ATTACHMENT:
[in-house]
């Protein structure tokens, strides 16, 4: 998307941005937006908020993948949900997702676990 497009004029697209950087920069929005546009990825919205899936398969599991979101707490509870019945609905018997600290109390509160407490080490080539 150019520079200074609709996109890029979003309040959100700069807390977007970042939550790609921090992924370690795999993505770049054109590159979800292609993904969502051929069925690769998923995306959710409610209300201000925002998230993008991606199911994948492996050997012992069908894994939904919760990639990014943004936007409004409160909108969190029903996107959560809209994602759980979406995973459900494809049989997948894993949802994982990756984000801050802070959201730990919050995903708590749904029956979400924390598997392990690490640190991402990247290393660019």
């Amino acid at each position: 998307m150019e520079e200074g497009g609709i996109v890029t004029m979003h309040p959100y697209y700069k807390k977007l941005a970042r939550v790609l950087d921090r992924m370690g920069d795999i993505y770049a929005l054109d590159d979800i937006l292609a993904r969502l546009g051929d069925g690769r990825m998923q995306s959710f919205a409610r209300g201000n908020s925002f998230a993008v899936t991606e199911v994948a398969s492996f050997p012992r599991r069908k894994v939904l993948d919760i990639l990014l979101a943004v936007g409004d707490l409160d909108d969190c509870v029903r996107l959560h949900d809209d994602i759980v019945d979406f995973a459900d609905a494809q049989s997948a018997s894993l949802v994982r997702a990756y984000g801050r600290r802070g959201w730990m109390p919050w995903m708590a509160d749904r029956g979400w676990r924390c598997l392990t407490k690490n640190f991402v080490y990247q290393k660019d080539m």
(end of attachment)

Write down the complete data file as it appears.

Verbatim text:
[in-house]
């Protein structure tokens, strides 16, 4: 998307941005937006908020993948949900997702676990 497009004029697209950087920069929005546009990825919205899936398969599991979101707490509870019945609905018997600290109390509160407490080490080539 150019520079200074609709996109890029979003309040959100700069807390977007970042939550790609921090992924370690795999993505770049054109590159979800292609993904969502051929069925690769998923995306959710409610209300201000925002998230993008991606199911994948492996050997012992069908894994939904919760990639990014943004936007409004409160909108969190029903996107959560809209994602759980979406995973459900494809049989997948894993949802994982990756984000801050802070959201730990919050995903708590749904029956979400924390598997392990690490640190991402990247290393660019």
């Amino acid at each position: 998307m150019e520079e200074g497009g609709i996109v890029t004029m979003h309040p959100y697209y700069k807390k977007l941005a970042r939550v790609l950087d921090r992924m370690g920069d795999i993505y770049a929005l054109d590159d979800i937006l292609a993904r969502l546009g051929d069925g690769r990825m998923q995306s959710f919205a409610r209300g201000n908020s925002f998230a993008v899936t991606e199911v994948a398969s492996f050997p012992r599991r069908k894994v939904l993948d919760i990639l990014l979101a943004v936007g409004d707490l409160d909108d969190c509870v029903r996107l959560h949900d809209d994602i759980v019945d979406f995973a459900d609905a494809q049989s997948a018997s894993l949802v994982r997702a990756y984000g801050r600290r802070g959201w730990m109390p919050w995903m708590a509160d749904r029956g979400w676990r924390c598997l392990t407490k690490n640190f991402v080490y990247q290393k660019d080539m």